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EMTQueen
May 18th, 2011, 13:37
I know that this will depend on what TPTB say and how many students I'll have, but I have a few friends who teach elementary and middle school here in the U.S. and I was thinking of doing a pen pal exchange between similarly-aged students.

Has anybody done this and how did it go?

Miss_igirisu
May 18th, 2011, 13:39
You're getting ahead of yourself by far but...

I did it with the jhs that I went to. It went down the pan when the british school took like a month to write back and my kids gave up waiting. It's a shame it was a nice little exchange.

EMTQueen
May 18th, 2011, 16:37
Yeah, I know I'm thinking way too far ahead, but I'd rather already have some ideas waiting on the back burner in the case of a situation where I'm actually doing something other than being a human parrot.

mothy
May 18th, 2011, 17:26
Has anyone ever tried making it more modern and exchanging e-mails instead of letters? It seems like it would remove the waiting a month and losing interest problem. But I suppose it might bring out a load of all new problems.

Miss_igirisu
May 18th, 2011, 17:46
I did think of that, but you know how Japan fears the internet.. I suppose I could have gotten them to make new email addresses for it but writing letters seemed appropriate at the time. We also made huge posters to explain Japanese schools (this is cleaning time! These are toilet slippers!) which was fun. We got one in return and everyone was disgusted that they were allowed pizza for school lunch.

patjs
May 19th, 2011, 11:58
I've done it twice. The first time was with a young, temporary JTE who didn't really care much about it, so we did our best but she didn't really get on the kids very much. At least at my school, I had to give them very specific directions and and entire model for them to follow and fill in the blanks. The girls will come up with the most sickeingly cute stationary and stickers possible and put a lot of effort into it. The first time I didn't give any instructions to the US teacher and I got back ripped out spiral notebook paper type stuff that was so messy and ugly we made an executive decision to not hand them back.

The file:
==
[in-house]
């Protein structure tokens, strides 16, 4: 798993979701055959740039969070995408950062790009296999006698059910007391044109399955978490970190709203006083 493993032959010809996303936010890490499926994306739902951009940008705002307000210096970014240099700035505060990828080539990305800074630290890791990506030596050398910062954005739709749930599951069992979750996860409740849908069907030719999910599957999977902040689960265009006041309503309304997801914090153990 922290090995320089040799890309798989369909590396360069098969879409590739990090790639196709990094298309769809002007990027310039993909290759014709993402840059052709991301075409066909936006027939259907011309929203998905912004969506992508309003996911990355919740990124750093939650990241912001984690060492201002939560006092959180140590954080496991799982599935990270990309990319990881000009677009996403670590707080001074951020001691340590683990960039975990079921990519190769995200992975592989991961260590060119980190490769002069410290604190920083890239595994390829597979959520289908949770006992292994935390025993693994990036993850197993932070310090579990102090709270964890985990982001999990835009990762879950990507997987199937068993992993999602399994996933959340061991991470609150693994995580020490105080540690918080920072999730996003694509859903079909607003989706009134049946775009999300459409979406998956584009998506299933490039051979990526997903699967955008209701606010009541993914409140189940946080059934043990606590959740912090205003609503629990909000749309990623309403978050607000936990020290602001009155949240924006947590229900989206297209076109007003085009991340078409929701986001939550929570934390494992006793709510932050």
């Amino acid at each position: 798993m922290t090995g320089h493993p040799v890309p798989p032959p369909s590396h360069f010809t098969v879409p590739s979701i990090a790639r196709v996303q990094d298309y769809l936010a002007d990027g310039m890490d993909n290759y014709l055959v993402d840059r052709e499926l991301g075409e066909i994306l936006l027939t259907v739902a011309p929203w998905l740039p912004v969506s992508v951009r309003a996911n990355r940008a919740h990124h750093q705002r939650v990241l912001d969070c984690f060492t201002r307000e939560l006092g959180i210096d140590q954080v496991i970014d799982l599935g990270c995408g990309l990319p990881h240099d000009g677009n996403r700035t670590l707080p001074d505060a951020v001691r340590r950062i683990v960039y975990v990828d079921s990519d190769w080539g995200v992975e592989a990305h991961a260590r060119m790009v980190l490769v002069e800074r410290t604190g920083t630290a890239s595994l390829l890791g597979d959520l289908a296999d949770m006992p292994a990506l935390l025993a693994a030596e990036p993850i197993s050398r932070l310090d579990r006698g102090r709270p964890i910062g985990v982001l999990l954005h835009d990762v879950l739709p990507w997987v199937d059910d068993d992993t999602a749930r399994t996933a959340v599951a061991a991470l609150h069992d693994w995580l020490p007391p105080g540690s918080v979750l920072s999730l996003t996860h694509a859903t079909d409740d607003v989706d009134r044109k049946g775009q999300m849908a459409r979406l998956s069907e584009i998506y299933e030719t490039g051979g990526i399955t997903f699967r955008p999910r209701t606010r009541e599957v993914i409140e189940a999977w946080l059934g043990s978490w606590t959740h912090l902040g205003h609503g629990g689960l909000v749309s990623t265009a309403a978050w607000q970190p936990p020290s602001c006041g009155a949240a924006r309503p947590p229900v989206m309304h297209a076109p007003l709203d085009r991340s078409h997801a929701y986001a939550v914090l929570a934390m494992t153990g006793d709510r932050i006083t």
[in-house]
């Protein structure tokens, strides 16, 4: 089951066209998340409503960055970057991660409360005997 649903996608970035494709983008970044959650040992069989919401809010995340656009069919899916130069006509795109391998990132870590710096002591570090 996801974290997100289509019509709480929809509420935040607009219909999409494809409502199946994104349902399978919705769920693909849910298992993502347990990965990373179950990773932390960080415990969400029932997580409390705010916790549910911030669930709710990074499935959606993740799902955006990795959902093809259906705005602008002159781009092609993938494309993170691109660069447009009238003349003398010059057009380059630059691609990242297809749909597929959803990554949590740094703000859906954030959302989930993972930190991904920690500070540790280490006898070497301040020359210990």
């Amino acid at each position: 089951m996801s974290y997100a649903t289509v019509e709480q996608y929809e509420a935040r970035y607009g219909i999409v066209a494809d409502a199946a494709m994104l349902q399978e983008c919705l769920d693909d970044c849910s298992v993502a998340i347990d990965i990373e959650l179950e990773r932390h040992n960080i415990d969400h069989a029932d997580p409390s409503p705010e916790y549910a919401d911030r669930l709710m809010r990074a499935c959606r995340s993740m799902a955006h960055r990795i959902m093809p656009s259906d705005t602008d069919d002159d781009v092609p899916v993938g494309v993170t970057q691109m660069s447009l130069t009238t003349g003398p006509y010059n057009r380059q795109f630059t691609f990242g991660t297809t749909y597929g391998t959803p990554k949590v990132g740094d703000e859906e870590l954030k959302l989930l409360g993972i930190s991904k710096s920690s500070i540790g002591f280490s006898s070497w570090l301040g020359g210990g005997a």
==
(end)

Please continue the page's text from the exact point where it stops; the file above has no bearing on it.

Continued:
The second time I made sure I found a teacher at home who cared and would actually instruct her kids, and it turned out better. The kids here were interested but get really intimidated by having to write more than one or two English sentences in a row. Actually the US kids ended up being more enthusiastic than my kids, I think.

My advice is 1- supervise the kids and make sure you give them a very easy to follow model letter. they will all end up with about the same stuff but just accept that you can't ask for more.

2- It takes FOREVER. Unless you are at a high level school, expect many class periods to get all the kids to finish a simple letter. Most will not work on it at home.

3- Instruct the teacher at home to supervise the kids and let them know the kids here will take time to decorate their letters and make them nice so it would be helpful if the kids at home were neat and took a little time too.